I figure there has to be someone out there wondering what I did with my wireless A/V problems (namely, wireless A/V transmitters get interference from 802.11 wireless networks and are thus useless, especially in blocks of flats).
Well, first up for our purposes we decided to settle for wireless audio only. Neither of us have at all significant amounts of video sitting around on hard drives. We bought a Logitech Squeezebox. (The current Squeezebox is a re-badged Slim Devices Squeezebox version 3, Logitech aquired Slim Devices.) It connects to either wireless (WPA and WEP supported) or wired networks. It has several audio outputs, we’re just using analog RCA.
The Squeezebox needs to be fed music from a storage device. You can install SlimServer (soon to have a 7.0 release, at which time it will be known as SqueezeCenter) on a machine which has your music on it (Windows, Mac, Linux or anything else that can run Perl including lots of Network Attached Storage devices). You can sign up for SqueezeNetwork, which streams Internet Radio to it. We don’t use SqueezeNetwork: Australian broadband does not have the kind of download limits where it’s a good idea to stream your music over the ‘net all the time. Also it sounds like SqueezeNetwork, like pretty much every other Internet Radio service, has a lot of content which they have agreed not to distribute to non-US (or sometimes non-EU) users.
I considered one of these a year or so back but was put off by the Australian recommended retail of $500 (now $399.95 and in the US US$299). But on my most recent search Shopbot turned up a lot of excitingly named places — such as Don’t Pay Retail — that stock it for well under RRP. So I did the annoying dance of trying to find somewhere that didn’t charge exorbitant shipping (everywhere that has it seems to practice that annoying lock-in trick of only telling the customer the shipping cost after they’ve signed up and entered their name, email, phone, and full billing and shipping addresses) and we’ve had one since early December.
Reviews along the lines of this one are more or less correct about its strengths, in particular the menu design.
Some points not commonly discussed in the reviews:
- The menu design is really great. Actually this is mentioned in the reviews, but it’s great.
- SlimServer is GPL. Some of the skins for the web interfaces and some plugins might be an exception to that (there’s lots of IANAL discussion on the forums regarding people trying to avoid GPLing their plugins). There’s a Logitech EULA on the download page, that is almost but entirely unlike the GPL, as in, they’re both software licences, but this applies only to the firmware. I saw one of the developers somewhere saying that it’s practically impossible to close development too, since they use a lot of third party modules.
- It supports a lot of formats (Ogg Vorbis, various Windows stuff I know nothing about) in the server software. Music is sent over the network as either MP3 (if the original file was MP3) or FLAC (if the original file was anything else). Hence, you can only skip through either MP3 or FLAC files. Other files can only be played at normal speed without skipping, or be paused.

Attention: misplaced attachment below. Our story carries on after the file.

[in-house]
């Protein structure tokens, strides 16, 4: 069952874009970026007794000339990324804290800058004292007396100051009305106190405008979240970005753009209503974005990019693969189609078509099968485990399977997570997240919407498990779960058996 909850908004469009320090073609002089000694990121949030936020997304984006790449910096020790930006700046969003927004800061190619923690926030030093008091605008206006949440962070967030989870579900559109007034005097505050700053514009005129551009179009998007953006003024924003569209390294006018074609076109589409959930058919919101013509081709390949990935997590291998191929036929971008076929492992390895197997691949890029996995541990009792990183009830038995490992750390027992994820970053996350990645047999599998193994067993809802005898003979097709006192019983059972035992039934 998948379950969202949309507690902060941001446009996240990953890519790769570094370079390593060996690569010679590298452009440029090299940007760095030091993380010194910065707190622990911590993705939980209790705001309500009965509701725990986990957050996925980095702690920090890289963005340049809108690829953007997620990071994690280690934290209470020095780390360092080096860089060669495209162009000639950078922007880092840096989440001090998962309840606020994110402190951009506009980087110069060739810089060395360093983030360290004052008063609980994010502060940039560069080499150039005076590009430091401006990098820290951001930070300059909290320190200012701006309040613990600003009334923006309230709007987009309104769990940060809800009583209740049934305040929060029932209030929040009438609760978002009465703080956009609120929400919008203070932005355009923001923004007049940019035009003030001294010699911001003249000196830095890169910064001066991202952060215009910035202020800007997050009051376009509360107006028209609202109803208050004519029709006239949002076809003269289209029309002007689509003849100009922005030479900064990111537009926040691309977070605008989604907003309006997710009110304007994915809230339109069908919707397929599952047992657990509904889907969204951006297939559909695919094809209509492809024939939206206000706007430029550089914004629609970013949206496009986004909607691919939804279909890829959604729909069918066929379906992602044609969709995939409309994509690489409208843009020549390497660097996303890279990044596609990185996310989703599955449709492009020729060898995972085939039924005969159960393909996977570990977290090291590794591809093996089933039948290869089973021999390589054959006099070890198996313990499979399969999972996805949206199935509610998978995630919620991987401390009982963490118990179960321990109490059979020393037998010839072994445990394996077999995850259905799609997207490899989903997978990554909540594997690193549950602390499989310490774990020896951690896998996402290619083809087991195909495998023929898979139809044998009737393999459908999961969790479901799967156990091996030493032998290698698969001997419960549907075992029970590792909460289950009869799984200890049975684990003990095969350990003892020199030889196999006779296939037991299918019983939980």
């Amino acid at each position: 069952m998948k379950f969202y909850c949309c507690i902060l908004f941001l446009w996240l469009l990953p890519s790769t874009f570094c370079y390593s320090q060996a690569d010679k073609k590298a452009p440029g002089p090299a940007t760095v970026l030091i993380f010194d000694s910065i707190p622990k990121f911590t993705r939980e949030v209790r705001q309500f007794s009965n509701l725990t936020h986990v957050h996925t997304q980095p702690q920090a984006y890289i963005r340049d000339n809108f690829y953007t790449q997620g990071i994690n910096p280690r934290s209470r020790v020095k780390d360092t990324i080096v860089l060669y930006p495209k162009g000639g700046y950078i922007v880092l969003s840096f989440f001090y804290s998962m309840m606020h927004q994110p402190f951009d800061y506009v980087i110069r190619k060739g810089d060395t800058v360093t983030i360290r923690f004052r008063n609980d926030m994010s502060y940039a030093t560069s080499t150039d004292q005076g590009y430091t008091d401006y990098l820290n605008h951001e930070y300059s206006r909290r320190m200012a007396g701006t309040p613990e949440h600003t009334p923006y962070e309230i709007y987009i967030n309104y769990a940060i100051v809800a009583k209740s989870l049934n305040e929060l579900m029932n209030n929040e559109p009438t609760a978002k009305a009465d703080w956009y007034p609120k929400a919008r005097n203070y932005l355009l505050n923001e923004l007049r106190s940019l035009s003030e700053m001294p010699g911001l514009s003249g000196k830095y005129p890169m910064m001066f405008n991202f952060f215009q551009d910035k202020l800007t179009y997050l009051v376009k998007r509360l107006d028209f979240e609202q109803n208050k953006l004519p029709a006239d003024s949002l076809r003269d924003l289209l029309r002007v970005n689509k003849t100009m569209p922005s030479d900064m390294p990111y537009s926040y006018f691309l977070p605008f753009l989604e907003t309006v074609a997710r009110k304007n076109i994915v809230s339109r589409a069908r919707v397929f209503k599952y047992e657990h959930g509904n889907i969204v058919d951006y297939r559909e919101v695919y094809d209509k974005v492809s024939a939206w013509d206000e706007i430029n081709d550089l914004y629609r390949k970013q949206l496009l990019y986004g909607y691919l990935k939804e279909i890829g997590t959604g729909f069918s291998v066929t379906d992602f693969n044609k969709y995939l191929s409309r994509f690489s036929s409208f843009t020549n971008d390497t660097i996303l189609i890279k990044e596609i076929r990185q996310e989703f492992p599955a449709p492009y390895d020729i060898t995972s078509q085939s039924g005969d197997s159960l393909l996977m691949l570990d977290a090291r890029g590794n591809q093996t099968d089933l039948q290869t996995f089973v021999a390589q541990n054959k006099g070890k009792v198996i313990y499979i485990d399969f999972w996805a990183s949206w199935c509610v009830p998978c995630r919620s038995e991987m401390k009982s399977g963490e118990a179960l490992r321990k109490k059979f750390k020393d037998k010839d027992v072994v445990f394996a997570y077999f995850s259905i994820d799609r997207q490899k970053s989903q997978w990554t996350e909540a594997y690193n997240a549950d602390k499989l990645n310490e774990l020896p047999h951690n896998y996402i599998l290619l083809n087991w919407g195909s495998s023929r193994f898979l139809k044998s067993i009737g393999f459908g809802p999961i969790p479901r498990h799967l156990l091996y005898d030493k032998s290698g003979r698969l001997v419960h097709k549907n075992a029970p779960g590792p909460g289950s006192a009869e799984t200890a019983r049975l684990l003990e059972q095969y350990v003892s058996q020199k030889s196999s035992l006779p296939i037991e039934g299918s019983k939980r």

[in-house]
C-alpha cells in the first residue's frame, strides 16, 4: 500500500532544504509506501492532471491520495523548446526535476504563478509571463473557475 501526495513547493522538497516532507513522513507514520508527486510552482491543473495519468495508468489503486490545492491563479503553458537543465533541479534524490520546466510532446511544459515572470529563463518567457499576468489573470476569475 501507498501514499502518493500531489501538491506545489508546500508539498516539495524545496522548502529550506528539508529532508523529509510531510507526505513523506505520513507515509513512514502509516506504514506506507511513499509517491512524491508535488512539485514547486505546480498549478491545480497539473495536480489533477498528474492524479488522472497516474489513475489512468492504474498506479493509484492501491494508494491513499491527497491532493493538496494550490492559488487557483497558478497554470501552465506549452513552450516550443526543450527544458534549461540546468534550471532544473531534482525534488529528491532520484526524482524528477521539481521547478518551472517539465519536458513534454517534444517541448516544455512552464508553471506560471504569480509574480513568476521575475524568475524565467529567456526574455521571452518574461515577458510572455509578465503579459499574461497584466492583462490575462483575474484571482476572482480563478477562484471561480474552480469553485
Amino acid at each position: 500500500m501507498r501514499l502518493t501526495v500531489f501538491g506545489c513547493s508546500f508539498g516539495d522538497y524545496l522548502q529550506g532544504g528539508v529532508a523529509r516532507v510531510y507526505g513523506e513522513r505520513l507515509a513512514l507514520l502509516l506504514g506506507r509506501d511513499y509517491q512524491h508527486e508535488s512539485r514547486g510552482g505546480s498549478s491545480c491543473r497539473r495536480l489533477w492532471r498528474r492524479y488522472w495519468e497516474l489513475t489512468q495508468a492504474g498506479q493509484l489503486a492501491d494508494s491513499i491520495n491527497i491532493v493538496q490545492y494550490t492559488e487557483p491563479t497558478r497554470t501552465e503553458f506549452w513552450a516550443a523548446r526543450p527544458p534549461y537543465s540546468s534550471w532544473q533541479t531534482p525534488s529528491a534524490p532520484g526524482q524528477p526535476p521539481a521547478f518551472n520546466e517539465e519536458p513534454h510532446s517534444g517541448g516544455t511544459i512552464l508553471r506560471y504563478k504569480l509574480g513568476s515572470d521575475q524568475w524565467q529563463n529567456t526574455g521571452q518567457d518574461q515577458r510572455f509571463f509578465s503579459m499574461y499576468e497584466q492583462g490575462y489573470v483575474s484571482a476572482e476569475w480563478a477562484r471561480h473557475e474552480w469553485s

- The web interface to the server is ‘good enough’ (better than MPD clients I’ve used) but not amazing. In particular, it needs more AJAX for the current playlist. Drag-and-drop rearrangement of the playlist is much nicer than
click move-song-one-position, load, click move-song-one-position, load, click move-song-one-position, load…
- The network protocol is documented (and presumably there’s a GPL implementation in Perl) but it’s a custom protocol, not something any other software than Slim Devices software speaks.
- The Jive architecture, with which your applications talk to the new Duet remotes, isn’t Free Software, although some of the stuff written for it is. I am entirely unclear on how core Jive will be to future Squeezeboxen. Fairly core.
- There is an active development and user community at their forums, most of which are mirrored to mailing lists.
I’m a bit worried by the recent appearance of the Squeezebox Duet, which is much more in the Sonos multi-room mold. I like my little box and its monochrome display. However, apparently the Squeezebox v3 remains in production, as does its very expensive brother the Transporter, and if the v3 is any indication, the Duet will be a great piece of work for people who want something more like the Sonos system. (People who live in a bigger place than us.) Further, the Duet remotes can control Squeezeboxen and Transporters, not just Duet Receivers.
Another device work looking at if you’re in the market for a device to which you can stream music you have sitting on your hard drive — yeah I’ve heard of sound cards, but I only have one good set of speakers and they live over near the TV, not near the computer — is the Roku Soundbridge. It speaks DAAP and UPnP, which makes it much more generic in terms of the software that can communicate with it. Ross Burton reviews it favourably. Since it’s hard to pick between them from reviews, we decided to buy the cheaper one, which in Australia in December seemed to be the Squeezebox.